It’s been forever since I last used this blog of mine – it’s no wonder, since I meant it as a writer’s blog and I haven’t been writing much lately. I don’t feel much like writing today, either. I love being a freelance translator, but my schedule tends to be hectic and that’s not very helpful when you want to do something that takes time.
Writing takes time.
When I was a kid, I always dreamed about writing huge, sprawling epics. Later on, I discovered the fun of writing short stories and I started throwing them out there quickly and enthusiastically – they were generally naive and not too good, but I loved it. And I always kept starting that new novel, putting the old one aside, to be done whenever.
Two years of freelancing changed that. You see, freelancing is all about time. In theory, I can have a hundred clients and earn a bajillion tons of euros, dollars or whatever suited my fancy – except I wouldn’t have the necessary time to translate for all of them. Now, I guess employees are aware of time constraints, too, because if you have a full-time job, you’re not likely to fit in another full-time job (although I have a friend who did just that). If somebody works 9 to 5, add two hours in traffic – they only have their weekdays and weekends off.
However, freelancers have an even more intimate relationship with time. We’re not constrained either by work hours, nor do we get a fixed amount of money every week/month/year. In short, the more we work, the more we get. Of course, we have rates which determine the exact relationship between time and money, but the general math of it stands: more work, more money.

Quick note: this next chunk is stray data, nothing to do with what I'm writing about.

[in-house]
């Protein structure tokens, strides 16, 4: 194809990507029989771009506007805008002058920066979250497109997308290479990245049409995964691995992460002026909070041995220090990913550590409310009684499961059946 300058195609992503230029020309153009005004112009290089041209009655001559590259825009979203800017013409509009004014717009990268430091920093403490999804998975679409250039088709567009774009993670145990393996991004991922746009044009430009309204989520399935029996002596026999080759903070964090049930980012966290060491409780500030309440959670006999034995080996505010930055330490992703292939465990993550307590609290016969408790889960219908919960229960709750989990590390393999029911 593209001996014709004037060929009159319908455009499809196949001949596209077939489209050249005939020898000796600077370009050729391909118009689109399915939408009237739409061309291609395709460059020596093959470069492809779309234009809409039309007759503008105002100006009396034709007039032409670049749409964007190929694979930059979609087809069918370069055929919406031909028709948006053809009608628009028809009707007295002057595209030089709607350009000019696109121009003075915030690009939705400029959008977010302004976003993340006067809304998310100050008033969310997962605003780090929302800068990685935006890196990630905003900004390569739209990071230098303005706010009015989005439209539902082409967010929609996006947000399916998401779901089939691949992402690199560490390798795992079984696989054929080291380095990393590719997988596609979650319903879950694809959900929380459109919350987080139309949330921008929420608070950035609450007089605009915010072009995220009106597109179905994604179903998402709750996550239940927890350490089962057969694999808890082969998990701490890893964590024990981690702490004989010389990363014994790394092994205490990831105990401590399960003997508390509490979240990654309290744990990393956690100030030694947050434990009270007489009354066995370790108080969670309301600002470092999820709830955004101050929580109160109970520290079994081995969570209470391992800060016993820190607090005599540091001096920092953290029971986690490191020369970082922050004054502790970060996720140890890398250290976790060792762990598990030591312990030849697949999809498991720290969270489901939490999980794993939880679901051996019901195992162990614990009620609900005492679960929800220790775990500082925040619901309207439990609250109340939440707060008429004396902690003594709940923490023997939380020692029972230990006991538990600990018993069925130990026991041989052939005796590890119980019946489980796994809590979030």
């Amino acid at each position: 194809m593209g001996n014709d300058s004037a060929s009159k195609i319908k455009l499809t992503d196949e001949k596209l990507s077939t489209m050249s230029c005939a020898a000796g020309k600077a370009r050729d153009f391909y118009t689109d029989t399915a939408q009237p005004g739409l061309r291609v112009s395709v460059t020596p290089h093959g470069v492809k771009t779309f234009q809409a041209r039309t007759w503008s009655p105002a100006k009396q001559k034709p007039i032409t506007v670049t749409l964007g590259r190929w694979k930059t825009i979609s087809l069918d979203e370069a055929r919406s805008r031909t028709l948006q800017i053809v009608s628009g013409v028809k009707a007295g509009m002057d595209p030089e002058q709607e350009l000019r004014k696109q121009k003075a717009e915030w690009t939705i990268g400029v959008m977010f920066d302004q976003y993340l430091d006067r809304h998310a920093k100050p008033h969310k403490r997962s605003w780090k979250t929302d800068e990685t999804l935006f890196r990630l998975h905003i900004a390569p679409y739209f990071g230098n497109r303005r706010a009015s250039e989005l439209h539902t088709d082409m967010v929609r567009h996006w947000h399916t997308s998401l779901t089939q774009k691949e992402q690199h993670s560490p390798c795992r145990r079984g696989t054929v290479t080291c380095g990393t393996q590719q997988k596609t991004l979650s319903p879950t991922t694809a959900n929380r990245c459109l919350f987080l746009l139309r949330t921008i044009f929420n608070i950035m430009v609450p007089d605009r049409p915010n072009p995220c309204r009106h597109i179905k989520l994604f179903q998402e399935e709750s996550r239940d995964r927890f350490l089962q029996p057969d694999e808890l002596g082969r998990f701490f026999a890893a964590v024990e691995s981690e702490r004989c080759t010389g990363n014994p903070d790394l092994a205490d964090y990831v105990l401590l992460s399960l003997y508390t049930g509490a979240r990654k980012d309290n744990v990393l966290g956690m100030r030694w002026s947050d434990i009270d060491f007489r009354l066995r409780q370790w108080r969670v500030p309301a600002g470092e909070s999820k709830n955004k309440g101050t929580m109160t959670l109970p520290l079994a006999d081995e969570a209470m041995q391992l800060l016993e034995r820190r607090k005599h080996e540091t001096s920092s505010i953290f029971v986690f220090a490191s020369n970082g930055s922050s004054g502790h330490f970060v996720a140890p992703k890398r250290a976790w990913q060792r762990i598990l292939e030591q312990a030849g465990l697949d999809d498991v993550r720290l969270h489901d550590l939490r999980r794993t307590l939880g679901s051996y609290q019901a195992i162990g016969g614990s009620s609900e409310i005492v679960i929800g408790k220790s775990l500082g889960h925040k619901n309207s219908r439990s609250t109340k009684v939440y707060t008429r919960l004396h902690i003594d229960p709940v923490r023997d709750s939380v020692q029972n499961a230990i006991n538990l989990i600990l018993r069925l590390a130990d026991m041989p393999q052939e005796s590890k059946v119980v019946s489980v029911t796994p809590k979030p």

As a beginner, that’s likely to make you really optimistic.
Let’s say that one translated page would bring me $10. This isn’t the actual rate I charge, by the way, but I’m choosing it because multiplying by 10 is really easy – I initially said “10 units”, but earning 5000 units just doesn’t have the same ring to it as earning 5000 dollars. I can type at 50-60 words per minute and I know English and Romanian as if I were bilingual – this doesn’t make me perfect, however, nor does it mean I can always think of the right word at the exact instant I need it, so I still need to check my dictionaries and figure out what the hell the right phrase is and how it’s supposed to be used.
If I test myself, it turns out that I can translate 3 pages in an hour. Now, as a beginner, you do that bit of math and you whoop with joy – it’s $30 per hour! Awesome! If I work 8 hours in a day, the way normal people do, I can translate 24 pages! That’s $240! If I work 20 days a month, that’s $4800! That’s $57,600 per year – not so bad, eh? (It’s up to you if you want to subtract the taxes from that, or consider that they’re already subtracted. Also, by the way, you don’t get paid vacation, or paid anything, or benefits, or whatever – but I won’t go deep into freelancing issues here.)